Fragments of approximately three centimeters of the jejunum of the control and infected groups were fixed in 10% formaldehyde for 48 h. The fragments were washed in 70% ethyl alcohol, dehydrated in an increasing series of alcohols until absolute (PA), and diaphanized in xylene. The samples were semi-serial sectioned with paraffin at 5μm and stained with hematoxylin and eosin (HE). Morphometric analyzes were performed on the jejunum sections, analyzing (1) the thickness of the tunica muscularis (µm), (2) the total wall of the jejunum (µm), and (3) the villus and the crypt height (µm). Another batch of histological sections of the jejunum was stained with periodic acid-Schiff (PAS) and Alcian blue (AB) (pH 2.5), both counterstained with hematoxylin to analyze the number of enterocytes, PAS+ and AB+ goblet cells, and intraepithelial lymphocytes (IELs) in the mucosal layer. These morphometric analyzes were performed in 12 fields per slide that were chosen at random.

4.7. Statistical Analysis

The results obtained were analyzed using GraphPad Prism 8.0, and the control and experimental groups were submitted to the Student’s t-test, followed by Tukey’s post hoc test. To assess the progression of the infection, the experimental animals were submitted to a one-way ANOVA, where a multiple-comparison test was only performed between infected animals at 30 DPI, 60 DPI, and 90 DPI. The results were expressed as mean ± standard deviation, and the significance level was 5%.

5. Conclusions

By analyzing the changes that occurred in the gastrointestinal tracts of hamsters infected with L. (L.) infantum for 90 days, it was possible to observe that the most severe changes appeared at the beginning of the infection (30 DPI), where it was possible to record morphological changes in the GIT, such as hypertrophy of the stratigraphic layers and the presence of lymphocytes in the mucosa.
At 60 DPI and 90 DPI, it was possible to observe a trend towards the normalization of the effects of the parasite on the GIT, although alterations in neuronal and GIT stratigraphy could be observed. Thus, we can conclude that infections by L. (L.) infantum can promote changes in the intestinal barrier, such as in the neuronal density and the morphometry of the jejunum in golden hamsters (Mesocricetus auratus). Additionally, it was possible to observe that the infection induces different responses during the different periods of infection as the gastrointestinal tract attempts to maintain homeostasis.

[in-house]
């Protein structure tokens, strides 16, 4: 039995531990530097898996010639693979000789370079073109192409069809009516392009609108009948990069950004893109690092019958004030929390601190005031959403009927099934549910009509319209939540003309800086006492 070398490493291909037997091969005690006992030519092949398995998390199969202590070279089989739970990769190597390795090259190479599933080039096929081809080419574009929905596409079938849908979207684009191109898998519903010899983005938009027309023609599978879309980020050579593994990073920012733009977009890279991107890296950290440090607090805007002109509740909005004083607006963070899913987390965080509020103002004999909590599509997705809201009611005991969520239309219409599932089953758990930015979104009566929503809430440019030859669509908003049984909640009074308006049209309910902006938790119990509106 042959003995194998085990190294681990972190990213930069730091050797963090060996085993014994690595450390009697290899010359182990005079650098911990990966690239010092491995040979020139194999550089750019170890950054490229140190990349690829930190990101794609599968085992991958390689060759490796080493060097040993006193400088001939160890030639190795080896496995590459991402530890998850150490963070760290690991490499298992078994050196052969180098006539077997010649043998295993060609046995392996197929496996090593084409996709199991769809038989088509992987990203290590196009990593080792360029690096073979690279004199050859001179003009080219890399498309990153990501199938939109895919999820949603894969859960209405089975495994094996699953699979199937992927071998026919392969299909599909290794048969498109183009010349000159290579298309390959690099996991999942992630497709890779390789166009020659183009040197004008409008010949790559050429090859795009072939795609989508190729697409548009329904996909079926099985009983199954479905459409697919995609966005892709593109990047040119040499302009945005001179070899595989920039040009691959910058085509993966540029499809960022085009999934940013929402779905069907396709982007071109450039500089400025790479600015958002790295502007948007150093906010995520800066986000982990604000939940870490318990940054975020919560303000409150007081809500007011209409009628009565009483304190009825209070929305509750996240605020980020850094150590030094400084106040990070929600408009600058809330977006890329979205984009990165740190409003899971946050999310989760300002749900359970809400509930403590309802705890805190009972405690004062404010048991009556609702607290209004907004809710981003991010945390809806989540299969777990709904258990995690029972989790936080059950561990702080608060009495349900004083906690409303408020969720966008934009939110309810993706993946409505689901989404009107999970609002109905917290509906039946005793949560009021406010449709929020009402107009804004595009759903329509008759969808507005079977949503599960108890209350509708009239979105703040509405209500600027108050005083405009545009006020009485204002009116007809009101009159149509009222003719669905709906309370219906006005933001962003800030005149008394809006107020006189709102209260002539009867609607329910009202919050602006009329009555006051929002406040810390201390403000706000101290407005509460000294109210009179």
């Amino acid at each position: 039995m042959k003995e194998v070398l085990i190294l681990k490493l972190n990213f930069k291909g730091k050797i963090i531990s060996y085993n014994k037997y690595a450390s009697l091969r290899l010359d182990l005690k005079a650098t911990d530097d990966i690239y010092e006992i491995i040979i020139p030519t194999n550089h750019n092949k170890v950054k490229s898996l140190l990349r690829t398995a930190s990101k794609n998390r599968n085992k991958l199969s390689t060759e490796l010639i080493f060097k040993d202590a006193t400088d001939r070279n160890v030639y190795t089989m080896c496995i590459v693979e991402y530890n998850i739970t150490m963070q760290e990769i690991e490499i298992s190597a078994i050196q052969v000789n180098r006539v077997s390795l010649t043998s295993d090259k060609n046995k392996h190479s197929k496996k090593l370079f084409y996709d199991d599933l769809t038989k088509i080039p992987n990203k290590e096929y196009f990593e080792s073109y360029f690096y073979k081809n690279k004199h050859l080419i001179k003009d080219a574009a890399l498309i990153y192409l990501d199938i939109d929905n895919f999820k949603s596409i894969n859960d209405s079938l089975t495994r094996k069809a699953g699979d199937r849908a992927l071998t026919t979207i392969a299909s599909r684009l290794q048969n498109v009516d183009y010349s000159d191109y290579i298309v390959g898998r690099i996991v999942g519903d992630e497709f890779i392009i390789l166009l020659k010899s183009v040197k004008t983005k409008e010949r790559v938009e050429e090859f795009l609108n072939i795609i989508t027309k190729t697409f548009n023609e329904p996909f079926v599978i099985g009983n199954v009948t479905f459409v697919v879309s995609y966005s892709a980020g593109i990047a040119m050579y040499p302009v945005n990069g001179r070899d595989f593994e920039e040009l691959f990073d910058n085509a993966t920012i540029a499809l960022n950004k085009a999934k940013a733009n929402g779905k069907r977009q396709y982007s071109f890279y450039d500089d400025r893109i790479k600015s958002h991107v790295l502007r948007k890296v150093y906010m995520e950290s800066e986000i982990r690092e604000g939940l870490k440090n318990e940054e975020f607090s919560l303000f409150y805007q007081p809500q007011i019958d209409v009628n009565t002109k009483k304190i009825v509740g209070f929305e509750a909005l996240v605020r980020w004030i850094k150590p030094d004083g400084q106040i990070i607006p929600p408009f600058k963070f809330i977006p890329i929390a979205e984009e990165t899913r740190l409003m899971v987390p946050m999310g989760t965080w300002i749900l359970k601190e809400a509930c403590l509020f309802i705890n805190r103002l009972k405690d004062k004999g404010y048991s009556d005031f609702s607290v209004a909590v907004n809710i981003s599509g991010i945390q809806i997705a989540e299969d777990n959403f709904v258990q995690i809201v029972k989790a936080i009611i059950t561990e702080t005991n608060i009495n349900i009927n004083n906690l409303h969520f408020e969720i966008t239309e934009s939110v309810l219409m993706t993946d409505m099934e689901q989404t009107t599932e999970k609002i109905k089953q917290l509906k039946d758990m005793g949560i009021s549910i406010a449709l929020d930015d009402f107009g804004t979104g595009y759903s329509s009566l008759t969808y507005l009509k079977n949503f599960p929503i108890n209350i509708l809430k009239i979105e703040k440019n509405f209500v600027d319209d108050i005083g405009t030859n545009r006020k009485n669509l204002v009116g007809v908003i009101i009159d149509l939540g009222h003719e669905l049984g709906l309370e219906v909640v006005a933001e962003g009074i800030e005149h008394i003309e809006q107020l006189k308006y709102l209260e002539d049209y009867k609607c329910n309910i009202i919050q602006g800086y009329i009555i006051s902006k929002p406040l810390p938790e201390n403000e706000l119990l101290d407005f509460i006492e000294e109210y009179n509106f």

Author Contributions

Conceptualization, R.d.B.M., L.F.D.P. and M.D.L.; methodology R.d.B.M., L.F.D.P., S.K.S.d.L., I.N.C., G.P.M., T.M.C., K.S.O., J.A.J. and M.D.L.; formal analysis, R.d.B.M., L.F.D.P. and S.K.S.d.L.; data curation, R.d.B.M., L.F.D.P., S.K.S.d.L., I.N.C., G.P.M., T.M.C., K.S.O., J.A.J. and M.D.L.; writing—review and editing, R.d.B.M., L.F.D.P., S.K.S.d.L., M.D.L. and G.P.M.; supervision, R.d.B.M., L.F.D.P. and M.D.L.; funding acquisition, S.K.S.d.L., I.N.C. and J.A.J. All authors have read and agreed to the published version of the manuscript.

Funding

This research was funded by São Paulo Research Foundation (FAPESP) [processes n. 2019/21557-0, 2018/24077-6, 2018/04869-5, n. 2018/06778-7, n. 2016/00468-0 and 2014/07793-9] and HCFMUSP-LIM50.

Institutional Review Board Statement

Not applicable.

Informed Consent Statement

Not applicable.

Data Availability Statement

The data used to support the findings of this study are included within the article.

Conflicts of Interest

The authors declare no conflict of interest.

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Figure 1. Parasite load in the spleen, the liver, and the jejunum, expressed by Leishmania–Donovan units (LDU) at 30-, 60-, and 90-days post-infection (DPI). * p < 0.05, as compared to the parasite load from animals infected at 30 DPI in each organ.
Figure 1. Parasite load in the spleen, the liver, and the jejunum, expressed by Leishmania–Donovan units (LDU) at 30-, 60-, and 90-days post-infection (DPI). * p < 0.05, as compared to the parasite load from animals infected at 30 DPI in each organ.